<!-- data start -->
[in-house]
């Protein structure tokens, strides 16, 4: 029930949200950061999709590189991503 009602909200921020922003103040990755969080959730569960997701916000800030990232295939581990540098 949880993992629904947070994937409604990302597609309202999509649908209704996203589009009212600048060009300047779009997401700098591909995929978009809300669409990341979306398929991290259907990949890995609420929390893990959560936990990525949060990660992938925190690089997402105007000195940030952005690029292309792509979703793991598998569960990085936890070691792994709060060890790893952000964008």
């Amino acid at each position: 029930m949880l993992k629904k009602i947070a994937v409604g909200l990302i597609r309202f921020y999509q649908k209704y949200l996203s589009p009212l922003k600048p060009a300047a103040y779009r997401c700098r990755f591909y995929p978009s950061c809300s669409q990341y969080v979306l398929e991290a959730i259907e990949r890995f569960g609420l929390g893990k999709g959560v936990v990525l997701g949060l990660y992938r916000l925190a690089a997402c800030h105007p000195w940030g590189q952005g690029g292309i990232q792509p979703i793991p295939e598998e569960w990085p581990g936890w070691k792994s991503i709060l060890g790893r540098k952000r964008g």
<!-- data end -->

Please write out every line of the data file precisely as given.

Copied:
[in-house]
């Protein structure tokens, strides 16, 4: 029930949200950061999709590189991503 009602909200921020922003103040990755969080959730569960997701916000800030990232295939581990540098 949880993992629904947070994937409604990302597609309202999509649908209704996203589009009212600048060009300047779009997401700098591909995929978009809300669409990341979306398929991290259907990949890995609420929390893990959560936990990525949060990660992938925190690089997402105007000195940030952005690029292309792509979703793991598998569960990085936890070691792994709060060890790893952000964008």
């Amino acid at each position: 029930m949880l993992k629904k009602i947070a994937v409604g909200l990302i597609r309202f921020y999509q649908k209704y949200l996203s589009p009212l922003k600048p060009a300047a103040y779009r997401c700098r990755f591909y995929p978009s950061c809300s669409q990341y969080v979306l398929e991290a959730i259907e990949r890995f569960g609420l929390g893990k999709g959560v936990v990525l997701g949060l990660y992938r916000l925190a690089a997402c800030h105007p000195w940030g590189q952005g690029g292309i990232q792509p979703i793991p295939e598998e569960w990085p581990g936890w070691k792994s991503i709060l060890g790893r540098k952000r964008g």